Police praise 'peaceful' Apprentice Boys parade in Londonderry
The police have praised those who worked behind the scenes in Londonderry to ensure the annual Apprentice Boys parade passed off without incident.
Thousands took part in the event which commemorates the 1688 Siege of Derry.
PSNI Inspector Trevor McKeown said participants and spectators alike had felt "welcomed in the city".
Apprentice Boys Governor Jim Brownlee said the local parades model worked because an understanding had been developed on all sides.
About 6,000 Apprentice Boys, 146 bands and thousands of their supporters took part in the demonstration on Saturday afternoon.
They marched a one mile route around the city's historic walls and laid a wreath at the war memorial in the Diamond.
Inspector McKeown said: "The atmosphere has been good, people have been happy, people have felt welcomed in the city, that's spectators and participants alike.
"Everything has gone off well".
The inspector was asked about the atmosphere of the Derry parade, compared to the violence seen the night before in Belfast, when more than 50 police officers were injured during loyalist protests against a republican anti-internment march.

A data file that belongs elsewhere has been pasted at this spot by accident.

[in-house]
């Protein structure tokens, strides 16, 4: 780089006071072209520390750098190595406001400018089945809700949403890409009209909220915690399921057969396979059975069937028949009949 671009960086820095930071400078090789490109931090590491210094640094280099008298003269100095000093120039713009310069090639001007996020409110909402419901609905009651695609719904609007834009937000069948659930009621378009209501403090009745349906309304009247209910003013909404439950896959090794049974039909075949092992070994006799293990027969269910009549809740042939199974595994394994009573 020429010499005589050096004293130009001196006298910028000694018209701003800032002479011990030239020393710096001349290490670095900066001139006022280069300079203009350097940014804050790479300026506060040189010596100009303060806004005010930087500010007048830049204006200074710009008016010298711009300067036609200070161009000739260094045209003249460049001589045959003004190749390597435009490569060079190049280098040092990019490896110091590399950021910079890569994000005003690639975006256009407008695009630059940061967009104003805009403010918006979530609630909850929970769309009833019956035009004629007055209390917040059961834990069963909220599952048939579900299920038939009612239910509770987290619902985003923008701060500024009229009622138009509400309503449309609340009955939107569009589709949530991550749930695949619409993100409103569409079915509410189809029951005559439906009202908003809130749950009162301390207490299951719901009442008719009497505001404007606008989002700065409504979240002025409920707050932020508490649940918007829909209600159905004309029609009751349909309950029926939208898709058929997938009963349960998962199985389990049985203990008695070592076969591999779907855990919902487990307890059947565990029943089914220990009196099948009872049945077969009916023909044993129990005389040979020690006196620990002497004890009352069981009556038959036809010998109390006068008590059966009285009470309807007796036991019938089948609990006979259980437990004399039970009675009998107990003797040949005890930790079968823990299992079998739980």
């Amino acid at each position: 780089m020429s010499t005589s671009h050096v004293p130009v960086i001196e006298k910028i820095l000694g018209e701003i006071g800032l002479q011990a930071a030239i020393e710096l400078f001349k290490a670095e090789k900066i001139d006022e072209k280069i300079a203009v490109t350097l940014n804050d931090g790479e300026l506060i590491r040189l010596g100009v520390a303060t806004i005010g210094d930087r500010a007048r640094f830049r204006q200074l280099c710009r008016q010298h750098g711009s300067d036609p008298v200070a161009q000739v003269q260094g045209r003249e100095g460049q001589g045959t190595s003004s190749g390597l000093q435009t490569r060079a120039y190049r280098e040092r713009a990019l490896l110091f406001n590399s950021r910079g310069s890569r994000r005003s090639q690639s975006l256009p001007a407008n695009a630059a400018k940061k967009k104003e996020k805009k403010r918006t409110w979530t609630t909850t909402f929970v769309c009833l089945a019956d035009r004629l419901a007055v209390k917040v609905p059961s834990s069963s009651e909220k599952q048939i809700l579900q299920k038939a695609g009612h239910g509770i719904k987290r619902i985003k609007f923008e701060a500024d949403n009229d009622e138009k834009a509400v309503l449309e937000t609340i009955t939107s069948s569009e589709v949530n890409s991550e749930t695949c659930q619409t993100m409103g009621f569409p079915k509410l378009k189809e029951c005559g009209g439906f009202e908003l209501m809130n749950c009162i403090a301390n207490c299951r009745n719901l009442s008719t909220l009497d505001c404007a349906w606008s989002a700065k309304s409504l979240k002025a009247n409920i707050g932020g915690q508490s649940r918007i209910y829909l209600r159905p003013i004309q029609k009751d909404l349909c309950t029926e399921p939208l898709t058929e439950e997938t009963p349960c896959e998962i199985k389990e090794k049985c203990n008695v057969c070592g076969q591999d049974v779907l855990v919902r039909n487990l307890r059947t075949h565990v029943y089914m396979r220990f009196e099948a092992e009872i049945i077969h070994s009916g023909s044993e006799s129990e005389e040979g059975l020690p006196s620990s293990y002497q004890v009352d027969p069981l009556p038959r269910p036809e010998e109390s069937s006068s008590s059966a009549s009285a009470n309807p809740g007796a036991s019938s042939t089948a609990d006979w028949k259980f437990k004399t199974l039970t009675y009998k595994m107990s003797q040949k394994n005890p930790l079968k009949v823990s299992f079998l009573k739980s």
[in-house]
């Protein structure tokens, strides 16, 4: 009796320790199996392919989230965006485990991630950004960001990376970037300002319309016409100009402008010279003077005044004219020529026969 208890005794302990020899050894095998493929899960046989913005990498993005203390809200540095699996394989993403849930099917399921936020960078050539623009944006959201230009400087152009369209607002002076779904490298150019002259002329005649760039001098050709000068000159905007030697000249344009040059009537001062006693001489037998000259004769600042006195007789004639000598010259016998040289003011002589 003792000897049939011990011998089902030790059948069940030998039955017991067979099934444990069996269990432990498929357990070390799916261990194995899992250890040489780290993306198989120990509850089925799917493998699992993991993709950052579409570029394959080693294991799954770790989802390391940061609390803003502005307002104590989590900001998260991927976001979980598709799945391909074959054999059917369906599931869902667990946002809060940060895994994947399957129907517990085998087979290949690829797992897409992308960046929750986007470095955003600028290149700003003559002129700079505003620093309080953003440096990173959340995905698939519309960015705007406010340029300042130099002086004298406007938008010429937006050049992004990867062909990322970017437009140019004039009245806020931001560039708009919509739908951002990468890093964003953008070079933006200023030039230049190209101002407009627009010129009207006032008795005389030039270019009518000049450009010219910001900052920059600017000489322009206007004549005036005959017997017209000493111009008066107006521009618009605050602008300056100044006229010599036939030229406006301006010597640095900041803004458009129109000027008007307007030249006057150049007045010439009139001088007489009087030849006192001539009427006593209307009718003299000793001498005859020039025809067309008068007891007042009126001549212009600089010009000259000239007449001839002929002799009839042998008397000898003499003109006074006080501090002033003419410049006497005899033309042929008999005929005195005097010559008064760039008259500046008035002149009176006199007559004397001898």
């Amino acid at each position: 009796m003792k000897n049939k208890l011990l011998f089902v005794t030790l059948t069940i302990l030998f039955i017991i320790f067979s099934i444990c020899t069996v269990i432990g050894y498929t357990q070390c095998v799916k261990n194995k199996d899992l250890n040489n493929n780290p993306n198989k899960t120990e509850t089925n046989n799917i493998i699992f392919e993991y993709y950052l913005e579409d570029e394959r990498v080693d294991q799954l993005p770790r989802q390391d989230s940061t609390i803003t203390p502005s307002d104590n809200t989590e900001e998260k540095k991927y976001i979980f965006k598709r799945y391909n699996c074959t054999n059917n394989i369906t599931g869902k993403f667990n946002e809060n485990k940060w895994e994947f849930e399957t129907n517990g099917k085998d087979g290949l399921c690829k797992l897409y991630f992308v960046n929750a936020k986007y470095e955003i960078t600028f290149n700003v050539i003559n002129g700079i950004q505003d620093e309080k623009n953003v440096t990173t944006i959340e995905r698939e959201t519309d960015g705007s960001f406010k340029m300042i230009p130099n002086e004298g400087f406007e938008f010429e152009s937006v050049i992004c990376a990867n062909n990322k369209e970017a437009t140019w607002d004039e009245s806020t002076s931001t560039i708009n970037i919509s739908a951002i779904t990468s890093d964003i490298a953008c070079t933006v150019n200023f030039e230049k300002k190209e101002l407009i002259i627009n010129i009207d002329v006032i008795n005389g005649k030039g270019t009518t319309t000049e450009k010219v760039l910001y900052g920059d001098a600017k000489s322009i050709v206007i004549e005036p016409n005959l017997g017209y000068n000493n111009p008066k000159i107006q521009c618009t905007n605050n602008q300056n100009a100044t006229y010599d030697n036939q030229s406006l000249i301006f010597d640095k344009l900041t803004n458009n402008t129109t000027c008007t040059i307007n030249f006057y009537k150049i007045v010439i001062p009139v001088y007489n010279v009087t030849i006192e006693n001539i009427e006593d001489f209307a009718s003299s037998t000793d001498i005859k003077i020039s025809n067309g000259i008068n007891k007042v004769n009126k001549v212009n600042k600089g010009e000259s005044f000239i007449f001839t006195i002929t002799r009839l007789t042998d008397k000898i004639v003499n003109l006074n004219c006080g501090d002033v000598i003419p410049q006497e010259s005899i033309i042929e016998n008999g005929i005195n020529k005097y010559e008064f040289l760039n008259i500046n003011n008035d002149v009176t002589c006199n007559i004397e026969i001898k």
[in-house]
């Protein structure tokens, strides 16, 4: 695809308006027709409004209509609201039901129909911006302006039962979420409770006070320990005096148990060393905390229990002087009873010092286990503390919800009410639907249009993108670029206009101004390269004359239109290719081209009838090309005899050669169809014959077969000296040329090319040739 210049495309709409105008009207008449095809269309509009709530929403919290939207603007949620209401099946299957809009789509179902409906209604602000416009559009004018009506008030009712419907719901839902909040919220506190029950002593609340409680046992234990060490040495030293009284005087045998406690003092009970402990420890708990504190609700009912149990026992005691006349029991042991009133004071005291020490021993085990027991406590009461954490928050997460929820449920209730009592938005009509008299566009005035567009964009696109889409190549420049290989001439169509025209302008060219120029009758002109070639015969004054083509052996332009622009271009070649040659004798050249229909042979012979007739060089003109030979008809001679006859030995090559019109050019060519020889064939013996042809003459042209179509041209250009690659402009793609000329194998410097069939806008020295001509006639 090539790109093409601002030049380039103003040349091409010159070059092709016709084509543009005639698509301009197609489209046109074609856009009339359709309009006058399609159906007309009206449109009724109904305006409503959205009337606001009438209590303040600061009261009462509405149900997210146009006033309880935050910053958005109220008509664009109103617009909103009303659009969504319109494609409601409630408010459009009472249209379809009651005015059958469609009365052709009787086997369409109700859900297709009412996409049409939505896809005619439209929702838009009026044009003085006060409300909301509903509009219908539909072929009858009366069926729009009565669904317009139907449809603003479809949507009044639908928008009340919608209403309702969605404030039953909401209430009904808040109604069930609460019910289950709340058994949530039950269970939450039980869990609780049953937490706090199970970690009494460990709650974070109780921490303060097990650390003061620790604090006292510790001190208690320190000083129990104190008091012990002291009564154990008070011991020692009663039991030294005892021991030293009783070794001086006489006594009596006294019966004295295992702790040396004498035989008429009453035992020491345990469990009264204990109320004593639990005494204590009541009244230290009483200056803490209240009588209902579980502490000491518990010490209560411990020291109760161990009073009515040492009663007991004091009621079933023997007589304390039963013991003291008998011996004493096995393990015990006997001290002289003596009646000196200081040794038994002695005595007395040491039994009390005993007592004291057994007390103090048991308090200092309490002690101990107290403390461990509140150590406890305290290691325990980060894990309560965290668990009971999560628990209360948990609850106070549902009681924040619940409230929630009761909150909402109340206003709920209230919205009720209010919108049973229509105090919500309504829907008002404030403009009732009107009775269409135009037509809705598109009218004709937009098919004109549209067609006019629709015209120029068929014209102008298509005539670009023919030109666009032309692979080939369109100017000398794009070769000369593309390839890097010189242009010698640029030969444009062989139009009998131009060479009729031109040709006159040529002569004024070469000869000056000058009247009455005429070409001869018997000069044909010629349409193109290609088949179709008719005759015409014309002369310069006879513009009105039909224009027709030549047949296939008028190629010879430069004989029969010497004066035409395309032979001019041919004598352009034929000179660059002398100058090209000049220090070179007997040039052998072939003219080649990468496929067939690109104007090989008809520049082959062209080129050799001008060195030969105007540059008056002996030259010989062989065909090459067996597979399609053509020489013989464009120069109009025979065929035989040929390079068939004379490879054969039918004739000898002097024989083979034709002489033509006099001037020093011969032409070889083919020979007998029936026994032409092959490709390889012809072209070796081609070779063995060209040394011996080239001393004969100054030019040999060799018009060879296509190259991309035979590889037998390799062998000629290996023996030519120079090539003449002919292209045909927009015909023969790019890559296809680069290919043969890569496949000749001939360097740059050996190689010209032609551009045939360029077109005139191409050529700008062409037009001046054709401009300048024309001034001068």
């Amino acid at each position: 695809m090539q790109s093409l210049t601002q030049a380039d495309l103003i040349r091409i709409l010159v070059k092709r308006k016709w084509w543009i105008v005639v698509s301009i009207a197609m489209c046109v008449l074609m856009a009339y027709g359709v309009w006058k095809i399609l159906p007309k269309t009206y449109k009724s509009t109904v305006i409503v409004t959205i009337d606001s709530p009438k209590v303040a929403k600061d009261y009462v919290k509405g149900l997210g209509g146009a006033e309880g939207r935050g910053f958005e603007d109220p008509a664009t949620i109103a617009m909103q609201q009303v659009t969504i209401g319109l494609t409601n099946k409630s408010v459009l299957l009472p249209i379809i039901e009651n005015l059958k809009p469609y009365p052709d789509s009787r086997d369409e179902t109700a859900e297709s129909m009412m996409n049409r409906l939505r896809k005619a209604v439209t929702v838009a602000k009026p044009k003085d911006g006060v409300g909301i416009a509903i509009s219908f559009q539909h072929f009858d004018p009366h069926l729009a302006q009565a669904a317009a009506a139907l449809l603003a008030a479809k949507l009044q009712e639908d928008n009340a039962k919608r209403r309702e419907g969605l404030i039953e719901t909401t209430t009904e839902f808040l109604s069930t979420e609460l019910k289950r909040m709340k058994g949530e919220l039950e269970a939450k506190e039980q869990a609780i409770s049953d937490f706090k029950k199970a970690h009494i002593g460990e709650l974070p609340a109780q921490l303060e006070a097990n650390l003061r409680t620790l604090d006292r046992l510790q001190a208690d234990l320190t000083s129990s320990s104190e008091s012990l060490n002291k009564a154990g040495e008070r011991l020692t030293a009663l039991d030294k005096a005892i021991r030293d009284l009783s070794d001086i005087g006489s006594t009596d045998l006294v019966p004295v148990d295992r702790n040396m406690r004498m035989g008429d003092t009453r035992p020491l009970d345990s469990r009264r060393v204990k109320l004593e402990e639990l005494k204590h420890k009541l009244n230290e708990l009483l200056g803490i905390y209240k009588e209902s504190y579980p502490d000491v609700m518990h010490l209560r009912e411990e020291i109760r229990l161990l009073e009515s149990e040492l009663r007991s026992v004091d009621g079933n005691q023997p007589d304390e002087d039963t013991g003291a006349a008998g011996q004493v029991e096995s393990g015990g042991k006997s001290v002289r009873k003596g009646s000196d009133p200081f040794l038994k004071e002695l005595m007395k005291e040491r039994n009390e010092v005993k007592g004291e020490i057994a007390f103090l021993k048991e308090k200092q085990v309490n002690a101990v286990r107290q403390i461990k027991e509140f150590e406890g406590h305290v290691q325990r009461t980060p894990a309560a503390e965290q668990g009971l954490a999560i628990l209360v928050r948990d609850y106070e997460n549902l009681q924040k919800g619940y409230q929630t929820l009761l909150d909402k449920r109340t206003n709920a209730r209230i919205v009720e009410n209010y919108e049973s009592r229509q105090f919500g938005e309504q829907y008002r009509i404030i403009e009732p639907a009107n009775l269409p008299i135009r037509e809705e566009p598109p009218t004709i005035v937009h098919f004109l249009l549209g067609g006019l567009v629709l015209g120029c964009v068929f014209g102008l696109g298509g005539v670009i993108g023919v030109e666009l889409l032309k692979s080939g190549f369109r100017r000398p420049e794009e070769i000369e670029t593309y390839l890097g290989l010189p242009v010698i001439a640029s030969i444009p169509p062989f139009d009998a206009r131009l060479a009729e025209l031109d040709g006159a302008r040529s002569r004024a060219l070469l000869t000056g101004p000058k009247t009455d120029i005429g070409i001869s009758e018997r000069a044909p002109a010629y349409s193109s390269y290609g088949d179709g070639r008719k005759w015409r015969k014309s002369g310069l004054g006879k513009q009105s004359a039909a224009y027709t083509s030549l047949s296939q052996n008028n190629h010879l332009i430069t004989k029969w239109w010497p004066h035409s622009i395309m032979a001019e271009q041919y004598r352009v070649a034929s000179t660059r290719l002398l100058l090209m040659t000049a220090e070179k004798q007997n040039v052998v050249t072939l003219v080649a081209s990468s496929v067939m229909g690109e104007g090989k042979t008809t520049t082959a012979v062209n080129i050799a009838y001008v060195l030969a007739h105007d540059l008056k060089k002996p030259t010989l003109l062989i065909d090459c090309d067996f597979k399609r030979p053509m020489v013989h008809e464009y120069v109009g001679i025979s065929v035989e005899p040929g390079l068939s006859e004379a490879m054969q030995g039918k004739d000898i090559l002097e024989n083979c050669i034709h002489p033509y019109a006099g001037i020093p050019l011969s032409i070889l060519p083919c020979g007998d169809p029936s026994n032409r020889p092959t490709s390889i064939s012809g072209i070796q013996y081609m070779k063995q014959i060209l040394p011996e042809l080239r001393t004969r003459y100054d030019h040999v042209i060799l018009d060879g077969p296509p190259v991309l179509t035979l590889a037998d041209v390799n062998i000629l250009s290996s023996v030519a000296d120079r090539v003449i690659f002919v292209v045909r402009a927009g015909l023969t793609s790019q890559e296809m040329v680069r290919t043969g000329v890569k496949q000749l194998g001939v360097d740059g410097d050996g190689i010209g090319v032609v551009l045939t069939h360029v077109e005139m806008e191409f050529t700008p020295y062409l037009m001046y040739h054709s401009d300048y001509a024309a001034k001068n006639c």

The PSNI officer said: "There isn't one template if you like, that fits all and it's very hard to talk about other areas, but certainly I know that from here, people are working tremendously hard not only today, but behind the scenes, to make this a very peaceful parade.
"What has just happened is very much the fruit of their labours."
Mr Brownlee, who led the wreath-laying ceremony, said: "I'm not going to dictate as to what other areas should do. We're concentrating on what we do here."
"What we do here is good, what we do here has been successful, and we don't want to rock any boats."
Following a religious service in St Columb's Cathedral, there was re-enactment of the Siege of Derry in a pageant near Craigavon Bridge.
The event commemorates the ending of the Siege of Derry in August 1689, when 13 young apprentices who were supporters of the Protestant King William III, closed the gates of the walled city to stop the advancing forces of the Catholic King James II's army.